Moving from rejection of Israel, India makes two states its canon of diplomacy

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New York, December 2 (IANS) In its slow march towards realpolitik, India has come a long way from looking at Palestine through the prism of its independence struggle and the trauma of partition and rejecting Israel to supporting the two-state solution of sovereign Israel and Palestine nations living as neighbours.

In the latest iteration. Prime Minister Narendra Modi “emphasised India’s support for a two-state solution” – a policy of India for decades – when he met Israel’s President Isaac Herzog at the Climate Summit in Dubai on Friday, the Union External Affairs Ministry said.

That demonstrated the mantra of a two-state solution that has been invoked over and over again in Indian leader’s and diplomats’ speeches and statements for decades is alive and well.

India had initially refused to countenance the formation of Israel and voted against the original two-state proposal, the UN General Assembly resolution in November 1947 for the partitioning of Palestine into independent Arab and Jewish states (with an international setup for Jerusalem, the city sacred to the three Abrahamic religions).

The reality of Israel, when even Muslim majority nations Iran and Turkey recognised it, forced India to overcome its Nehruvian reservations and recognise the nation in 1950, thus nominally accepting the concept of a two-state solution to the Palestine problem.

Giving a firm foundation for its support for a two-nation solution, New Delhi also recognised the Palestine Liberation Organisation (PLO) as the sole representative of the Palestine people in 1974 and the Palestine State in 1988.

This followed the slow evolution of the Palestinian cause leading to the emergence of the PLO under its charismatic chairman as the internationally recognised voice of the Palestinians.

Now both Israel and Palestine had diplomatic footings in India, although it was only in 1992 under Prime Minister Narasimha Rao that India gave Israel full diplomatic status after having allowed a consulate in Mumbai since 1953.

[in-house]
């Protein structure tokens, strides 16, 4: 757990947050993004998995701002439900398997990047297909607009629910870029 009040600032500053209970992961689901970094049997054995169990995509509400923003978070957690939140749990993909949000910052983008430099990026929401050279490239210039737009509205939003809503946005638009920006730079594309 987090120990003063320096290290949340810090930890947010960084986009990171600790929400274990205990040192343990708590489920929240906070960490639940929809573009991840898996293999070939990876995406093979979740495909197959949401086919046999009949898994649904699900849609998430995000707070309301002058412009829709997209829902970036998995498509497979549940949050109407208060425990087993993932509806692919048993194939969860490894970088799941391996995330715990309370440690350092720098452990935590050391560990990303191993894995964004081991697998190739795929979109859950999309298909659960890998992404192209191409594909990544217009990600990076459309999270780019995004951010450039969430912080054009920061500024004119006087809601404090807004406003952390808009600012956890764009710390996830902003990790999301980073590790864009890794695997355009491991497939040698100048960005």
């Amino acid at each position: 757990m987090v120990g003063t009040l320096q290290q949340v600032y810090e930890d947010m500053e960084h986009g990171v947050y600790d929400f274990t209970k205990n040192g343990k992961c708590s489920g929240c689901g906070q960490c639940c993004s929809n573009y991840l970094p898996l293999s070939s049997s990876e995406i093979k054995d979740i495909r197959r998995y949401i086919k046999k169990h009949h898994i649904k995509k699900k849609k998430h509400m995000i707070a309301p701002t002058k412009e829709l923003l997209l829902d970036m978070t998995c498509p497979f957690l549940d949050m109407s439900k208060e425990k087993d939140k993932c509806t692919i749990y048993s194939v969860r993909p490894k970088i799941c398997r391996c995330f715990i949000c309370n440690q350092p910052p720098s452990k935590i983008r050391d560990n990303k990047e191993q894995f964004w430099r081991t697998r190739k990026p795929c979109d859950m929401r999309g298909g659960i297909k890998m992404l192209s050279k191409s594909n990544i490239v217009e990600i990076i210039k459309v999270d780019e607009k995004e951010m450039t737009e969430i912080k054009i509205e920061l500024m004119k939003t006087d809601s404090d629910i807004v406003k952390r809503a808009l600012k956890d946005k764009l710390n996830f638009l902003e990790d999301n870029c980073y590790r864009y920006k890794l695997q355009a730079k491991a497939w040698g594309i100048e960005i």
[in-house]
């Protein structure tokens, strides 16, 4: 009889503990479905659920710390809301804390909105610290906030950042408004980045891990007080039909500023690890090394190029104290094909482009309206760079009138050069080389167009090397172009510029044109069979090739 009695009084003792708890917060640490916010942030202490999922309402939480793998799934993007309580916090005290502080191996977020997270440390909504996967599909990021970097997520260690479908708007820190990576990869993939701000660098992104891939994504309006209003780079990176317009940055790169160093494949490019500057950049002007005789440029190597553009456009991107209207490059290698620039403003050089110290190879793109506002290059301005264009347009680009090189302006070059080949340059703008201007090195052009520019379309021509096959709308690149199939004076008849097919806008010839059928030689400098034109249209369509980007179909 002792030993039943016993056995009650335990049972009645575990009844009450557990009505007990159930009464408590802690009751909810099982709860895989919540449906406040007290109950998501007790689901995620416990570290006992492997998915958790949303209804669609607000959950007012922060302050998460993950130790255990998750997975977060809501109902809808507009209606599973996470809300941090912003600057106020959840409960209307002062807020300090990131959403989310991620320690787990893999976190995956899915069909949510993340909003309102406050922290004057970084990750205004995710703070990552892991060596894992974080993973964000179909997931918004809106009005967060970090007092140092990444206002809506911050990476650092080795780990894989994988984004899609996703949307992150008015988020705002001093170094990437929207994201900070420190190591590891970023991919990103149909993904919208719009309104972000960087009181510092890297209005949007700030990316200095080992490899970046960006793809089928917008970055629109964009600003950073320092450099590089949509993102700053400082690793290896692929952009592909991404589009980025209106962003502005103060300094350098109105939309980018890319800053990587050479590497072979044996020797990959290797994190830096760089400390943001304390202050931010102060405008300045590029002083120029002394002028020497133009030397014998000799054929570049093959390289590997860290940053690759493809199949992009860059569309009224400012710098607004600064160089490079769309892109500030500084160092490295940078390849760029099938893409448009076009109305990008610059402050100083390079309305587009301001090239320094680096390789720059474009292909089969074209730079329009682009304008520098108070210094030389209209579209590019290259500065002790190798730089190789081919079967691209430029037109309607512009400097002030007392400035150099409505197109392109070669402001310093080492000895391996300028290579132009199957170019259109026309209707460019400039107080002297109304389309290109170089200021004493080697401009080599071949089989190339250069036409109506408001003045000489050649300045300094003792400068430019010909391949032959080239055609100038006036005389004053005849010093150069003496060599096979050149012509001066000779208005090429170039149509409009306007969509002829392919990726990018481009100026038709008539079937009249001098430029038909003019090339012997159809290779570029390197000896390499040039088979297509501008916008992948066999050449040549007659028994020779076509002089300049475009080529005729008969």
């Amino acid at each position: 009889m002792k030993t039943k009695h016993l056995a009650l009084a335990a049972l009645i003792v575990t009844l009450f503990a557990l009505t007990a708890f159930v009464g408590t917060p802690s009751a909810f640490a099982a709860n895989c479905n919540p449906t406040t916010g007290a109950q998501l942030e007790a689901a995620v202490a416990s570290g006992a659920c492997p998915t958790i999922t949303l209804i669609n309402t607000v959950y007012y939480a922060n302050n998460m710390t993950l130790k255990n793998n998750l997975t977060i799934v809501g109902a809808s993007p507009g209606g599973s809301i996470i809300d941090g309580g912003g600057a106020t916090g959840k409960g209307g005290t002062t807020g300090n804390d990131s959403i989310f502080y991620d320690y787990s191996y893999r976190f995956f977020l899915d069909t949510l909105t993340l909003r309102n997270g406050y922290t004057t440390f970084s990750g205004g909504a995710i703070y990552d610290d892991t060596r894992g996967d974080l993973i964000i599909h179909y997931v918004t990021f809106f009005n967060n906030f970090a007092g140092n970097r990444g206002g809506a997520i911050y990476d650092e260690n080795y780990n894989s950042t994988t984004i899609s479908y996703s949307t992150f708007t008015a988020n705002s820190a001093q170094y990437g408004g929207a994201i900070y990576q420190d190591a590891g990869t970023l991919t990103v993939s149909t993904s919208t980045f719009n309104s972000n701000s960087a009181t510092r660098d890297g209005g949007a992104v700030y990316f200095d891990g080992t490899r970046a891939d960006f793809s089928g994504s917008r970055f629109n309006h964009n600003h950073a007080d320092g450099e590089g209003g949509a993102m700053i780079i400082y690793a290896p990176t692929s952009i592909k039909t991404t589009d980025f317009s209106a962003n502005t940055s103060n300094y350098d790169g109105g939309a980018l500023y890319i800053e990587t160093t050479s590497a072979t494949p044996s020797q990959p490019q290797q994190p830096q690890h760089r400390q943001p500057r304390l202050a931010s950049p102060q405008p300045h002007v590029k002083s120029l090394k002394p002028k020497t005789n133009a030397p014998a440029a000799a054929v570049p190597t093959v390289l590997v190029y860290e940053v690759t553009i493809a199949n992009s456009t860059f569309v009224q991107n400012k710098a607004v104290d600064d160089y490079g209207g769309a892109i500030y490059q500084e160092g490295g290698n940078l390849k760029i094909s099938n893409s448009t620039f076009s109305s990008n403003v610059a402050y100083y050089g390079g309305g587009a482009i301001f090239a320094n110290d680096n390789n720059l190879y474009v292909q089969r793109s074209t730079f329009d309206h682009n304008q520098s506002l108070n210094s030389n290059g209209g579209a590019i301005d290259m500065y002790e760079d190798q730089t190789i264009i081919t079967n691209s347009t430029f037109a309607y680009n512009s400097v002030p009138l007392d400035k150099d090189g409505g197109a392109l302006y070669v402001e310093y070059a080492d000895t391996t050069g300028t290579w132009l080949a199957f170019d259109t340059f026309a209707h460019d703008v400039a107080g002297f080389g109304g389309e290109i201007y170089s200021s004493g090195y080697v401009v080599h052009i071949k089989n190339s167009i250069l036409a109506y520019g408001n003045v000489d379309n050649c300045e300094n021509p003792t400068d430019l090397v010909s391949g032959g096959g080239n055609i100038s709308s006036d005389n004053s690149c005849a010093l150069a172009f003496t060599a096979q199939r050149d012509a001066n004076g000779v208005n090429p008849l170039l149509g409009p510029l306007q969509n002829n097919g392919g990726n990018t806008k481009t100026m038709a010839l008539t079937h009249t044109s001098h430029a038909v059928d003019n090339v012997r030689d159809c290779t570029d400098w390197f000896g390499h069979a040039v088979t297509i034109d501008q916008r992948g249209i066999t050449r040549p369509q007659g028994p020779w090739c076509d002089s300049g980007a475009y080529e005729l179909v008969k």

Looking back, India’s initial opposition to Israel flowed from the pre-Independence Congress Party’s expressions of solidarity with the Arab cause in Palestine struggling against British rule and Mahatma Gandhi’s and Jawaharlal Nehru’s opposition to the creation of a Jewish homeland in Palestine.

A 1937 Congress Party resolution had opposed the proposal by a British Royal Commission for the creation of Israel by partitioning the Palestine territory that Britain came to control under a League of Nations mandate after the defeat of its ruler Turkey in World War I.

The Congress Party was guided by Gandhi, who had written that “Palestine belongs to the Arabs in the same sense that England belongs to the English, or France to the French” and the Jewish people “can settle in Palestine only by the goodwill of the Arabs” and not under "the shadow of the British gun”.

And, Nehru had taken the position that “Palestine is essentially an Arab country” and “the two peoples could well cooperate together in a free Palestine, without encroaching on each other’s legitimate interests”.

But after the UN resolution partitioning Palestine and Israel declaring independence in May 1948, a war broke out with the Arab nations in which Israel prevailed taking more territory than had been set aside for it in the UN resolution.

And, during the 1967 war, Israel captured the Gaza Strip from Egypt and the West Bank from Jordan.

A 1967 Security Council resolution known as the “Land for Peace” resolution formed the basis for a revived two-state concept.

Under the 1969 peace treaty with Egypt that followed, Israel withdrew from the Sinai Peninsula and Egypt dropped claims to Gaza, which had been captured by Israel in the war fought soon after its independence, so that the PLO can have it.

Subsequently, Jordan also gave up its claims on the territory on the West Bank of the Jordan River adding to the Palestinian territory.

The next big step came in the early 1990s following negotiations between Arafat and the Israeli government of Prime Minister Yitzhak Rabin.

The Oslo Accords that emerged from the negotiations between 1993 and 1996 led to Israel and the PLO recognising each other and agreed to the creation of the Palestine National Authority as the de facto government of Gaza and the West Bank -- creating in theory what could eventually become the sovereign Palestine nation.

Meanwhile, India’s overwhelming support for Palestine as the vociferous role as a leader of the nonaligned movement under Nehru and later his daughter Prime Minister Indira Gandhi overshadowed the relations with Israel, even though that country had helped India during the 1962 war with China, the 1965 war with Pakistan and the 1971 Bangladesh War.

In public, Israel hardly merited attention for India -- except as a target of criticism.

But as New Delhi's foreign policy evolved, Rao establishing full diplomatic ties with Israel brought better symmetry to India’s relations with both Israel and the Palestine Authority in time for the Oslo Accords that gave a firm form to what could be the two-state solution.

India joined the international calls for the two-state solution for the Palestine problem which is now entrenched in India’s diplomatic canons even if the idea seems far away.